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The boxes are stacked eight feet high and line the walls of the large, windowless room. Inside them are new body bags, 10,000 in all. If a big, slow-moving hurricane crossed the Gulf of Mexico on the right track, it would drive a sea surge that would drown New Orleans under 20 feet of water. "As the water recedes," says Walter Maestri, a local emergency management director, "we expect to find a lot of dead bodies."
New Orleans is a disaster waiting to happen. The city lies below sea level, in a bowl bordered by levees that fend off Lake Pontchartrain to the north and the Mississippi River to the south and west. And because of a damning confluence of factors, the city is sinking further, putting it at increasing flood risk after even minor storms. The low-lying Mississippi Delta, which buffers the city from the gulf, is also rapidly disappearing. A year from now another 25 to 30 square miles of delta marsh--an area the size of Manhattan--will have vanished. An acre disappears every 24 minutes. Each loss gives a storm surge a clearer path to wash over the delta and pour into the bowl, trapping one million people inside and another million in surrounding communities. Extensive evacuation would be impossible because the surging water would cut off the few escape routes. Scientists at Louisiana State University (L.S.U.), who have modeled hundreds of possible storm tracks on advanced computers, predict that more than 100,000 people could die. The body bags wouldn't go very far.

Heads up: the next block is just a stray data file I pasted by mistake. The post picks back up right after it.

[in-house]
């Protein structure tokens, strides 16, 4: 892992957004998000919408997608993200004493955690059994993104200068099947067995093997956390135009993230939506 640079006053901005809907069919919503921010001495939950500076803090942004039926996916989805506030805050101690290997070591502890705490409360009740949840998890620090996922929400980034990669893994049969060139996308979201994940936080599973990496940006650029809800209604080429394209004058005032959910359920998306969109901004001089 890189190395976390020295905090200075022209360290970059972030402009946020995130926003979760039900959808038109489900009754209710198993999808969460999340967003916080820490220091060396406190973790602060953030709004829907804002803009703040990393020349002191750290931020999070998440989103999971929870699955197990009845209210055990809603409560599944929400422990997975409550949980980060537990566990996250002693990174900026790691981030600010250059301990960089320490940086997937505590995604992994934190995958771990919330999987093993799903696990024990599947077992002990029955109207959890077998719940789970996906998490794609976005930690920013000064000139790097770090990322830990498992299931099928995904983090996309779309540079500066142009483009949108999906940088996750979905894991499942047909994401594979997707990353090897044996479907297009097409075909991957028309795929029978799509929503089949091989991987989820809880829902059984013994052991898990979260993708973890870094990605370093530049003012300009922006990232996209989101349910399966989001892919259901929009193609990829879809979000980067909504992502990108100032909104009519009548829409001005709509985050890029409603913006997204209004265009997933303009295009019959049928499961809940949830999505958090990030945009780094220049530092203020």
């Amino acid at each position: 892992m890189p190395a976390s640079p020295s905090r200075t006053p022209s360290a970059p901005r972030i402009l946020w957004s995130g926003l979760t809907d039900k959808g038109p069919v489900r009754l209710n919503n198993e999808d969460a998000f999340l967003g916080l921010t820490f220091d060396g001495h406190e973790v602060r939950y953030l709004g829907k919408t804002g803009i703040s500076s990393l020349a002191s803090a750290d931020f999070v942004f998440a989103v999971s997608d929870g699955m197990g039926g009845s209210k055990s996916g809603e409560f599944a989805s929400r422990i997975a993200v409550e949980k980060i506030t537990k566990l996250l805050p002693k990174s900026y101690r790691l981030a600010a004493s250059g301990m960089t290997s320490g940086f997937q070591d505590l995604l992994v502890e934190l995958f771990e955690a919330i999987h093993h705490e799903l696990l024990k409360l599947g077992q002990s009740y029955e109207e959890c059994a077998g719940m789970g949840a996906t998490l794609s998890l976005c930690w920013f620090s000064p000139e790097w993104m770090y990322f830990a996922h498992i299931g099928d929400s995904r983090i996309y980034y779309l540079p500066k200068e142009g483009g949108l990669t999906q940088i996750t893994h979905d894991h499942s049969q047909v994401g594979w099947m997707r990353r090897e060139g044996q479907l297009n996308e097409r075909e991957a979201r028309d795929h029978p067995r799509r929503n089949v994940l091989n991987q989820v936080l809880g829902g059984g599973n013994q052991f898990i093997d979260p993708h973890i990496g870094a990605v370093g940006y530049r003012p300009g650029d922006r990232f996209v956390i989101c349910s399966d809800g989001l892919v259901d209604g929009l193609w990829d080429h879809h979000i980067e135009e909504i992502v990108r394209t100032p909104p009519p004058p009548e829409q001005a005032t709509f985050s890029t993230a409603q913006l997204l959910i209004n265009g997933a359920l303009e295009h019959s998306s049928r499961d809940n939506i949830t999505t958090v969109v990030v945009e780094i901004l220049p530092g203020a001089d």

This article was originally published with the title Drowning New Orleans.